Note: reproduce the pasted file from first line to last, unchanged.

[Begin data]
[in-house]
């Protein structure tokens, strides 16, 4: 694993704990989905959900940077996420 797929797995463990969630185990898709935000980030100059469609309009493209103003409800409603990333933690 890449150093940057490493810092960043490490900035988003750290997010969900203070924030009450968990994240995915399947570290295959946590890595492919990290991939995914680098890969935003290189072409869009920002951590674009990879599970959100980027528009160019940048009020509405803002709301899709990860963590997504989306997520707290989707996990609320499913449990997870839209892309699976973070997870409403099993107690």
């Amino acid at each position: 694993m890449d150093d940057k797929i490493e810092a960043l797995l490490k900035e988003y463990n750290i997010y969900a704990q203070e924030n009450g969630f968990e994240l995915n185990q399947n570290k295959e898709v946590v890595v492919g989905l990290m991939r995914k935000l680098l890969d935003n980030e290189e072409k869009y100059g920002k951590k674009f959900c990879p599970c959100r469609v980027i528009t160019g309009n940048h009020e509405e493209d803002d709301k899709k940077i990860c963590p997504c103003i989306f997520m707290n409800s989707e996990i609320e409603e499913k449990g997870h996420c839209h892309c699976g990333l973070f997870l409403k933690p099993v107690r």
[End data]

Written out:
[in-house]
């Protein structure tokens, strides 16, 4: 694993704990989905959900940077996420 797929797995463990969630185990898709935000980030100059469609309009493209103003409800409603990333933690 890449150093940057490493810092960043490490900035988003750290997010969900203070924030009450968990994240995915399947570290295959946590890595492919990290991939995914680098890969935003290189072409869009920002951590674009990879599970959100980027528009160019940048009020509405803002709301899709990860963590997504989306997520707290989707996990609320499913449990997870839209892309699976973070997870409403099993107690």
């Amino acid at each position: 694993m890449d150093d940057k797929i490493e810092a960043l797995l490490k900035e988003y463990n750290i997010y969900a704990q203070e924030n009450g969630f968990e994240l995915n185990q399947n570290k295959e898709v946590v890595v492919g989905l990290m991939r995914k935000l680098l890969d935003n980030e290189e072409k869009y100059g920002k951590k674009f959900c990879p599970c959100r469609v980027i528009t160019g309009n940048h009020e509405e493209d803002d709301k899709k940077i990860c963590p997504c103003i989306f997520m707290n409800s989707e996990i609320e409603e499913k449990g997870h996420c839209h892309c699976g990333l973070f997870l409403k933690p099993v107690r």